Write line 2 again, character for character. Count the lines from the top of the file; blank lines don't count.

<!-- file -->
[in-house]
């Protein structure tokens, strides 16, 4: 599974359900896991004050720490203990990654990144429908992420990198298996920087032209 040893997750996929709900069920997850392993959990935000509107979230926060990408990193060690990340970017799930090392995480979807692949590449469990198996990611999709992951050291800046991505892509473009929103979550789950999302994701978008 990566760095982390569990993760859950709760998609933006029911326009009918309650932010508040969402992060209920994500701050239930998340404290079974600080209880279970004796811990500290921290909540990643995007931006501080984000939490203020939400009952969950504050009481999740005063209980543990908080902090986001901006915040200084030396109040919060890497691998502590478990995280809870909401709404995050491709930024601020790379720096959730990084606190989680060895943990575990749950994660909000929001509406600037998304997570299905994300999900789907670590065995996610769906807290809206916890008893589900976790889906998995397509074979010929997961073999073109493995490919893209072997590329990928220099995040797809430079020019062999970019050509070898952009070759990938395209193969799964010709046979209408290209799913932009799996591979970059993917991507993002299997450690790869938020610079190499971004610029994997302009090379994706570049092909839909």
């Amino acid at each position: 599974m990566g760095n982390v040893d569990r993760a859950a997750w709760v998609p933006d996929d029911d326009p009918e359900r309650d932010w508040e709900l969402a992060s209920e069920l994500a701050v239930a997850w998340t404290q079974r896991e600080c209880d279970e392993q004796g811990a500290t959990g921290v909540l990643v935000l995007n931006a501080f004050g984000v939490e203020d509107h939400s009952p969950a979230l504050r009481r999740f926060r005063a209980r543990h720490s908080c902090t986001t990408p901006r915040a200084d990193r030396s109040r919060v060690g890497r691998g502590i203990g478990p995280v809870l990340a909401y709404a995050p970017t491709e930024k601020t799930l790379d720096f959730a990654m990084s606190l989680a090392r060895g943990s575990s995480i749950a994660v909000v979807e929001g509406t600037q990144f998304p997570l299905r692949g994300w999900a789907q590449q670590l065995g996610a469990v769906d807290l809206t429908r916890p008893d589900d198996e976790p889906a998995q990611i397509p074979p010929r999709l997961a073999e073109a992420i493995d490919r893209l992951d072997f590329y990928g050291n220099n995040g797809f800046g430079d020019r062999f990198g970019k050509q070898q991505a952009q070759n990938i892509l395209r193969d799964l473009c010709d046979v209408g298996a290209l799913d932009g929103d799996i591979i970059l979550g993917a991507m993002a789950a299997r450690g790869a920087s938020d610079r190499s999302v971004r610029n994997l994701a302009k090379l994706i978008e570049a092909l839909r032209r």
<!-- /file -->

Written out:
């Protein structure tokens, strides 16, 4: 599974359900896991004050720490203990990654990144429908992420990198298996920087032209 040893997750996929709900069920997850392993959990935000509107979230926060990408990193060690990340970017799930090392995480979807692949590449469990198996990611999709992951050291800046991505892509473009929103979550789950999302994701978008 990566760095982390569990993760859950709760998609933006029911326009009918309650932010508040969402992060209920994500701050239930998340404290079974600080209880279970004796811990500290921290909540990643995007931006501080984000939490203020939400009952969950504050009481999740005063209980543990908080902090986001901006915040200084030396109040919060890497691998502590478990995280809870909401709404995050491709930024601020790379720096959730990084606190989680060895943990575990749950994660909000929001509406600037998304997570299905994300999900789907670590065995996610769906807290809206916890008893589900976790889906998995397509074979010929997961073999073109493995490919893209072997590329990928220099995040797809430079020019062999970019050509070898952009070759990938395209193969799964010709046979209408290209799913932009799996591979970059993917991507993002299997450690790869938020610079190499971004610029994997302009090379994706570049092909839909």